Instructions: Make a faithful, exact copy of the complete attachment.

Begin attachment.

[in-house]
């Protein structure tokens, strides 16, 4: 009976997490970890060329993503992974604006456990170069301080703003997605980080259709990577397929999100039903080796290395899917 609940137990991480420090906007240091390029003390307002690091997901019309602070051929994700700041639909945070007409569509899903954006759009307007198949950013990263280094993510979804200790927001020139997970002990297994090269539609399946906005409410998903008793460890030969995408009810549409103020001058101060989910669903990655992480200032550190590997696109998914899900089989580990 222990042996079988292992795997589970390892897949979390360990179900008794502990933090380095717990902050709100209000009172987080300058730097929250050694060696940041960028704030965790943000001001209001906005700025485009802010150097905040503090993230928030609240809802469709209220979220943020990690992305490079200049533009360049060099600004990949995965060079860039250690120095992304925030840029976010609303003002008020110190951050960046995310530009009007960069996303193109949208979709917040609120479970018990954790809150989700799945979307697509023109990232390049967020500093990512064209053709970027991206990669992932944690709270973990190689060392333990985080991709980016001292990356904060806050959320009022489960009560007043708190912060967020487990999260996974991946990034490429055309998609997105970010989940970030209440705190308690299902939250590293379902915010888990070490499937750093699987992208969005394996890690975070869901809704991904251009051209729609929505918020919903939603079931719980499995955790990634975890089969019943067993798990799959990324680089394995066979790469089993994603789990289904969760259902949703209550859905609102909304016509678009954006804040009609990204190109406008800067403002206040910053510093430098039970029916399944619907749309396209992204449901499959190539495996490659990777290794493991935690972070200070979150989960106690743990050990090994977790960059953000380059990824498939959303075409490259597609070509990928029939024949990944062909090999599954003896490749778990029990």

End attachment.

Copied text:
[in-house]
């Protein structure tokens, strides 16, 4: 009976997490970890060329993503992974604006456990170069301080703003997605980080259709990577397929999100039903080796290395899917 609940137990991480420090906007240091390029003390307002690091997901019309602070051929994700700041639909945070007409569509899903954006759009307007198949950013990263280094993510979804200790927001020139997970002990297994090269539609399946906005409410998903008793460890030969995408009810549409103020001058101060989910669903990655992480200032550190590997696109998914899900089989580990 222990042996079988292992795997589970390892897949979390360990179900008794502990933090380095717990902050709100209000009172987080300058730097929250050694060696940041960028704030965790943000001001209001906005700025485009802010150097905040503090993230928030609240809802469709209220979220943020990690992305490079200049533009360049060099600004990949995965060079860039250690120095992304925030840029976010609303003002008020110190951050960046995310530009009007960069996303193109949208979709917040609120479970018990954790809150989700799945979307697509023109990232390049967020500093990512064209053709970027991206990669992932944690709270973990190689060392333990985080991709980016001292990356904060806050959320009022489960009560007043708190912060967020487990999260996974991946990034490429055309998609997105970010989940970030209440705190308690299902939250590293379902915010888990070490499937750093699987992208969005394996890690975070869901809704991904251009051209729609929505918020919903939603079931719980499995955790990634975890089969019943067993798990799959990324680089394995066979790469089993994603789990289904969760259902949703209550859905609102909304016509678009954006804040009609990204190109406008800067403002206040910053510093430098039970029916399944619907749309396209992204449901499959190539495996490659990777290794493991935690972070200070979150989960106690743990050990090994977790960059953000380059990824498939959303075409490259597609070509990928029939024949990944062909090999599954003896490749778990029990």